29.3.2017 | 23:12
According to the Icelandic press (links a; b; c and d) the new British Ambassador to Iceland, Michael Nevin, twitted about a large yellow casket which he recently received from London. Yesterday Mr. Nevin revealed to the Icelandic public the contents of the big box. In the casked were two oil paintings from 1790 with Icelandic motifs.
The yellow box containing the two paintings has arrived under the curious eyes of Jón Stefánsson Milkmaid (1921). The photography on the Edwardian dresser is of Ambassador Nevin after having delivered his Diplomatic credentials to the Icelandic president Guđni Th. Jóhannesson.
The two paintings, used to hang in the British Embassy in Reykjavík, but were sent to London some 10 years ago for repair at the Government Art Collection GAC (not the National Gallery like the Icelandic media reported). Before they were returned to Reykjavík last week, they went on exhibition in the Whitechapel Gallery in London, as well as in Birmingham and Ulster. For a while, the painting ornated the walls of the Department for Environment, Food & Rural Affairs, at Nobel House, Smith Square in London. But now they are back "home", where they are appreciated more than at an odd meeting on Fine British food and rural affairs, i.e. The Naked Cook and River Cottege.
GAC 4822: The New Geyser, (Icel. Strokkur) a geysir which awoke after an earthquake in 1789. It lost its power in 1896 to reawake in 1963.
The Paintings, showing the famous Icelandic hydrothermal feature Geysir as well as Strokkur in Haukadalur S-Iceland, are entitled The Great Geyser (GAC 4821)and The New Geyser (GAC 4822). They were painted by Edward Dayes (1763-1804), seen here to the left, who was a well known London artist albeit mostly known for his watercolours.
In May 1789, encouraged by the naturalist and patron of science Joseph Banks, John Thomas Stanley (later first Baron Stanley of Alderley) set off from Leith on an expedition to Iceland. His intention was to research the island with his team of 26 experts and assistants. He returned with a collection of dried plants and numerous sketches drawn by Stanley himself or by other crew members. Edward Dayes and Nicholas Pocock were then commissioned to prepare completed drawings and etchings from these amateur studies. Both of the paintings that have now been returned to the UK embassy in Reykjavík base on sketches by the Stanley-expedition skilful draftsmen, and are quite similar to stone-prints made from the same drawings (see below). (See here for more information on Forleifur about Stanley in Iceland)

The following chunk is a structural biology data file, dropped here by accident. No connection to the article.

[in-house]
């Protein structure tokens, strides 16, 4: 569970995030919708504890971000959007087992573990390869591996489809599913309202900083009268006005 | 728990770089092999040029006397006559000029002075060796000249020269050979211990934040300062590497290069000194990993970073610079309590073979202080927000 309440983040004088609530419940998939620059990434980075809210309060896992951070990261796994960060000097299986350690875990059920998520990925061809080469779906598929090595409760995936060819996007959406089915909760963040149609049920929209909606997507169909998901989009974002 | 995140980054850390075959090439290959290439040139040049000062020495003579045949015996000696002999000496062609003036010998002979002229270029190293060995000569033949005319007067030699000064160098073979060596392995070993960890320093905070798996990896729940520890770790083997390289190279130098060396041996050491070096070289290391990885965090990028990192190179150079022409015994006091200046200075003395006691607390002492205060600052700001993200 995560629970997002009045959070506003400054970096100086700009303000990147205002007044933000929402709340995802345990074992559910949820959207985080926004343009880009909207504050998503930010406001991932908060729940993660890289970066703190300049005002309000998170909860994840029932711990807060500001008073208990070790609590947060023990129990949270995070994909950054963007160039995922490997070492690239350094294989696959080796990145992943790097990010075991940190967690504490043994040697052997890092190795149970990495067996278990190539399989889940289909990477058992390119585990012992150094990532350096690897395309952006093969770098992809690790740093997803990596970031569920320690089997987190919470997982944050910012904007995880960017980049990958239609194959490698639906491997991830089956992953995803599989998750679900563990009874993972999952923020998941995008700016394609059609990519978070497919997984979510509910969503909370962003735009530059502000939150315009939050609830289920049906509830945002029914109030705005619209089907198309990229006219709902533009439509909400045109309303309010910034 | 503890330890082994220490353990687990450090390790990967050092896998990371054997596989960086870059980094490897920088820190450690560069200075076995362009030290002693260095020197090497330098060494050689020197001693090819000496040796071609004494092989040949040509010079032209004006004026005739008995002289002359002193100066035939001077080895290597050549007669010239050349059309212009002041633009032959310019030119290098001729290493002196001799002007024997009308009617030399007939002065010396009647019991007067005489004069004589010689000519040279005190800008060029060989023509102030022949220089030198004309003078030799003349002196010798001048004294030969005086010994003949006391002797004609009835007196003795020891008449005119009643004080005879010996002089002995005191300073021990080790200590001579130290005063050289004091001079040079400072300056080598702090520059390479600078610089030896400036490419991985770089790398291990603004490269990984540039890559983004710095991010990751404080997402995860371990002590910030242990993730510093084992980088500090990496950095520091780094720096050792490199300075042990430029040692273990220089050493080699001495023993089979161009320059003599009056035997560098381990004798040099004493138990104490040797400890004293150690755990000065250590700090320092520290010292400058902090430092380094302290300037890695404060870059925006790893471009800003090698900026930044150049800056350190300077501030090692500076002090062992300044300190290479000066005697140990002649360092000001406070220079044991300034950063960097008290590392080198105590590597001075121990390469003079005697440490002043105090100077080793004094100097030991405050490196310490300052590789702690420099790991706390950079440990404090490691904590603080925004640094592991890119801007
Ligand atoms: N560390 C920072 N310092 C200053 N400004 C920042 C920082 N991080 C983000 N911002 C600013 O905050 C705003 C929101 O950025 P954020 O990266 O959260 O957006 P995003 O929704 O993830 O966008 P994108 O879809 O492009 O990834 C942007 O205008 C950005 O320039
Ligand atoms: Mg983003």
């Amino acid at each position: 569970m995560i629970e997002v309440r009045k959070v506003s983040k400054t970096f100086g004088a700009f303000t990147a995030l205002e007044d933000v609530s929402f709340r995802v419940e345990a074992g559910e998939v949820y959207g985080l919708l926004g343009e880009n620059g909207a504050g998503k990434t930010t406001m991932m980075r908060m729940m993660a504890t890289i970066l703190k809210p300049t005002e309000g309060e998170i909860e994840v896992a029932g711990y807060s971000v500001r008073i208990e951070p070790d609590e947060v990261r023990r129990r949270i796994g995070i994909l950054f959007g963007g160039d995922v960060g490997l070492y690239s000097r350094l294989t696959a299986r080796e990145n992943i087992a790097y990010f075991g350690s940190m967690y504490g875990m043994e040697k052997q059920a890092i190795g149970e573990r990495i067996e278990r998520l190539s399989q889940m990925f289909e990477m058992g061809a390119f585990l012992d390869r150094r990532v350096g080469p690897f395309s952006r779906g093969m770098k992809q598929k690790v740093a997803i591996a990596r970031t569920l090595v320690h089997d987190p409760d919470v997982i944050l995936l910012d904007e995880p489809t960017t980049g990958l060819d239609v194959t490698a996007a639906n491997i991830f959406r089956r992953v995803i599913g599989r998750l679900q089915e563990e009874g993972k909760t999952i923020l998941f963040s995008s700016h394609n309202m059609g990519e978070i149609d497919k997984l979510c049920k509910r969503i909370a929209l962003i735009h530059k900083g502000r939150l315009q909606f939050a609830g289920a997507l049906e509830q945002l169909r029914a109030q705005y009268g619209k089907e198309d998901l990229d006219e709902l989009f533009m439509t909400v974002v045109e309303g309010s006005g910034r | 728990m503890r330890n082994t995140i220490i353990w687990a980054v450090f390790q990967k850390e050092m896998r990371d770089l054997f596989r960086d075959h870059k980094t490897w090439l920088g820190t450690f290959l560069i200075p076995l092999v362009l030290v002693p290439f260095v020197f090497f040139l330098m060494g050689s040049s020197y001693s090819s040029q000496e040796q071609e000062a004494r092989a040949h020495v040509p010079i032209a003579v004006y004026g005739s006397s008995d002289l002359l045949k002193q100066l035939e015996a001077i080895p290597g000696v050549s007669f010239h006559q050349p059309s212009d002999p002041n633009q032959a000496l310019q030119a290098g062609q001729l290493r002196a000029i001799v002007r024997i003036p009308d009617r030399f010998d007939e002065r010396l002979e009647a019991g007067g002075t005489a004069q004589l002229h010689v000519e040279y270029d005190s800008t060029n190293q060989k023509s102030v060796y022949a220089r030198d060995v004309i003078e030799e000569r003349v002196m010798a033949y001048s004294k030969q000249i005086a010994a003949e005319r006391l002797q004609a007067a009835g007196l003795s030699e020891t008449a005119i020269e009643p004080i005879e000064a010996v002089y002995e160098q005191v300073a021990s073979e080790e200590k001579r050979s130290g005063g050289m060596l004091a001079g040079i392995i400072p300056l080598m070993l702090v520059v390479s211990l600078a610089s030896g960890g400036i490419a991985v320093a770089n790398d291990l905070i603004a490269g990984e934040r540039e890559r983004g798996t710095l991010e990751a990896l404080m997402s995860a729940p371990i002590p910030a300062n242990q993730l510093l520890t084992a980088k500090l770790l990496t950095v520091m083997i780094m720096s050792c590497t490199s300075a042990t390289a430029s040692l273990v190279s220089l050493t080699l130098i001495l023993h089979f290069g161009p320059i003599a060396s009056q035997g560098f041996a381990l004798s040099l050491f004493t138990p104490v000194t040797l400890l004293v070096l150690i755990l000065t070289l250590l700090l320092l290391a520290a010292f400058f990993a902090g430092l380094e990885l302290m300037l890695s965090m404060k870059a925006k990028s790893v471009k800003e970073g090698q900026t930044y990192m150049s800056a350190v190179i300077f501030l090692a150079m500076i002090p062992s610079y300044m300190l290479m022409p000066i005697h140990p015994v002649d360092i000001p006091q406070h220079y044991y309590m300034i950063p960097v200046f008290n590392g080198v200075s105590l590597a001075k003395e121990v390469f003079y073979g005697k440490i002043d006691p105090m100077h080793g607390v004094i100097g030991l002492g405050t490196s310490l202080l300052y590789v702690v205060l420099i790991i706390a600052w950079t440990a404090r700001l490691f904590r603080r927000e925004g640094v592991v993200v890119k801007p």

In 1958 the paintings were bought at a Christie's auction in London from a private collection. They were were bought by Frank T. Sabin Art Dealers in Shaftesbury Avenue, London for the Ministry of Works. After the auction in November 1958 they were listed by the British government Art Collection as:
'The Property of a Nobleman'; by whom sold through Christie's, London, 'Pictures by Old Masters' sale, on 28 November 1958
(Lot 97), as 'The Great Geyser' and 'The New Geyser, Iceland'.
Let us hope that the paintings will hang in the British Embassy in Reykjavík for a long time to come. They are such an important source to Icelandic life in the late 18th century, in an age when Iceland hardly had a painter, except for the autistic Sćmundur Hólm (see here and here in Icelandic), who drew or painted fictive Icelandic motifs which he sold to Danish patrons. Later this year, I hope to take a closer look at the two paintings in the British Embassy in Reykjavík, if I may.
Here are some interesting details from two of the two paintings just returned back 'home': Have a look at the fantastic brass quadrant with a small telescope, fixed on a tripod. They don't make instruments like that anymore.
Thanks: The author would like to thank Andrew Parratt, curator at the GAC in London, for helpful information.
Vilhjálmur Örn Vilhjálmsson, March 2017.